Q: Do you hope this film will change society’s perception of Latinos and the issues that concerns this community?

DL: There’s something that’s happened here before which is that all us Latinos, we have to learn from these guys that if we organize, if we’re united, we have the strength to change the world. That’s definitely a reality, because I don’t think we’ve been so well organized since then. Yes, there’s a lot of complaints that we have to this country, as a community, but I would start looking at ourselves in the mirror and [ask] why we haven’t done [anything]? 

We have a chance to send that message on the opening week, March 28th, which is, “We want these films to be out. We want our stories to be represented. We want our heroes to celebrated in film.” 

There’s two things that matter here. As Cesar said and showed us, one is that our strength is in our numbers, and they’re growing. So I don’t know why we, as a community, haven’t experienced that feeling of power [that] we actually have in hand. The other is that the film confronts you, not just us Latinos, but everyone in this country, with a reality that’s very uncomfortable, that today in the fields, the conditions still aren’t great. 

The struggle continues and consumers have also not been aware of what they’re part of when they buy a product since then. The amazing thing they did as a community, is that they connected with consumers, the rest of America, a community they didn’t think they had a connection with. They found a way to say, “Our story matters to you.” 

When you buy a grape, you’re supporting child labor. Moms listened to that, when a mother was in a store in Chicago, she found a farm worker saying, “When you’re buying that product, you have to remember that behind that product is the work of my six year-old. ” 

Mothers stopped buying grapes. So it’s about connecting, finding out what connects us, not what separates us. I think that’s a beautiful message about the film, and that applies not just for America, but for the world. It’s a nonviolent movement that said it’s about the responsibility of knowing we’re not here alone. The work of many has to happen so we can experience the life we have. It’s just being aware of that — that’s what matters. 

Q: Was it tough for actor Michael Peña to have this on his shoulders?

DL: I was walking coming with Rosario from having lunch, and she told me, ”It’s unbelievable how much Michael changed for this role. He’s just nothing close to what he portrayed here.” 

I always told him, “Michael, we have to be aware. We cannot do the Hollywood way, you know? We cannot say suddenly that Cesar was a great speaker, and the Martin Luther King kind of leader.”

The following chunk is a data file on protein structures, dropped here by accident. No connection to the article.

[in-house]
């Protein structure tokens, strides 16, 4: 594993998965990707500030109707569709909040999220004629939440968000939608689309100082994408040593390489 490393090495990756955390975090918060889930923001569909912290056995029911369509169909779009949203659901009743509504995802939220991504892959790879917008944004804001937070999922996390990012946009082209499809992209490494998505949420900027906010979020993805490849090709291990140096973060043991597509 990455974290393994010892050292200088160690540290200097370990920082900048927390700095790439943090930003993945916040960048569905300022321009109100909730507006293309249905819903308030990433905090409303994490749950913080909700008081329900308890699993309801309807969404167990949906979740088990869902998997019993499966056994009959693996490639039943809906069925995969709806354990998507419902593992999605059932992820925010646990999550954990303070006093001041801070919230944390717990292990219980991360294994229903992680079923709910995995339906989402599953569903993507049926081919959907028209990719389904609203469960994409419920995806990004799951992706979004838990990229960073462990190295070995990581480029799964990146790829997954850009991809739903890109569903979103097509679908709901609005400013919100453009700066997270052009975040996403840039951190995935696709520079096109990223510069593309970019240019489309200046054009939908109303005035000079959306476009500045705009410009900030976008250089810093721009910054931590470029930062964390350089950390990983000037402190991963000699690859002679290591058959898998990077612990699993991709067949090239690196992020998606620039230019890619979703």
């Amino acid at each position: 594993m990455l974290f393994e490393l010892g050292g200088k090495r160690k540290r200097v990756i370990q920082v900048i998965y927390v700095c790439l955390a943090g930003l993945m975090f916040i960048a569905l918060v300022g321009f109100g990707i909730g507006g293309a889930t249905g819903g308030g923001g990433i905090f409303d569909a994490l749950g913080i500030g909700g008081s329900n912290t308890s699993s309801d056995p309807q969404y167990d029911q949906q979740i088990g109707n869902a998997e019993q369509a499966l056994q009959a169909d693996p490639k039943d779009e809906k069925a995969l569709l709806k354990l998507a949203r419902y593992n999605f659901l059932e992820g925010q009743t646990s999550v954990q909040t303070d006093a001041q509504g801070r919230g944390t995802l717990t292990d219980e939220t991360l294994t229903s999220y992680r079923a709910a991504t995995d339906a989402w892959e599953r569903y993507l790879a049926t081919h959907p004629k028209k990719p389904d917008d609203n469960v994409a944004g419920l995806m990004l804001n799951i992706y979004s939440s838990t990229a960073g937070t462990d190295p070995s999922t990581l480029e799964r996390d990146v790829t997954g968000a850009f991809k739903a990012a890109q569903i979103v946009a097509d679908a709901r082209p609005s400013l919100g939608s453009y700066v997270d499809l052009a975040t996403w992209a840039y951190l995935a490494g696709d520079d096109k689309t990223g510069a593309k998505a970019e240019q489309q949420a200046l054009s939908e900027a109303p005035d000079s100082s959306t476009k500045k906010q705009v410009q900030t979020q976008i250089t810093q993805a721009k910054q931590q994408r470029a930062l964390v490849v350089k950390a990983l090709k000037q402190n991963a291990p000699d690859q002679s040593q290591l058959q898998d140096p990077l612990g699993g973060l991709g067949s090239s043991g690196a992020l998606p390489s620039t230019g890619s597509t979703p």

But he wasn’t. He was very humble and timid. As a result of the amount of urge he had for change to happen, he had to become the leader. If he would’ve had a chance to stand back and stay behind, he would have done it. He was a great listener. 

That’s why he could organize these people, because he came and took the time to listen to everyone’s story. This is a community that has been ignored for so long, that suddenly someone arrived that cared about their story and said, “Your story matters.” 

In fact, Mark Grossman, who traveled a lot through rallies and was Cesar’s PR person — he wrote the speeches for him — was very close to him and we worked a lot with him. He told me [that] the rallies were painful because he would stay until nine, 10 pm, and people left, and he was still talking to a woman in the back. He had time, he nothing else to do but this, and everyone realized he was giving his life. We have to remember, this is a man that got out of living in the city. He changed his life, he was wearing a suit, he had a job. But he said, “No, we have to go back to the fields, we have to change things from the inside. It’s not going to come from the outside.” 

He went back and sacrificed not just his reality but the reality of his family. I love when Fernando asks, “Who plays in Delano? You’re not taking me to a place that doesn’t have a major league baseball team, right?” And [Cesar] goes, “Yeah, we’re all going to sacrifice here, and we’re all going to go back to where we come from.” 

Q: You showed how he sacrificed his relationship with his older son. You spent more than four years working on this movie. How much did it affect your relationship with your own children?

DL: It does, it does. I’ve never had to go so far as he did. I was in Chicago on Friday, took the red eye, spent Saturday and Sunday with my kids, and I’m here on Monday. I would never give away the weekend, and stay for another interview. I think that’s what makes him heroic. I don’t know if I would be able to go that far.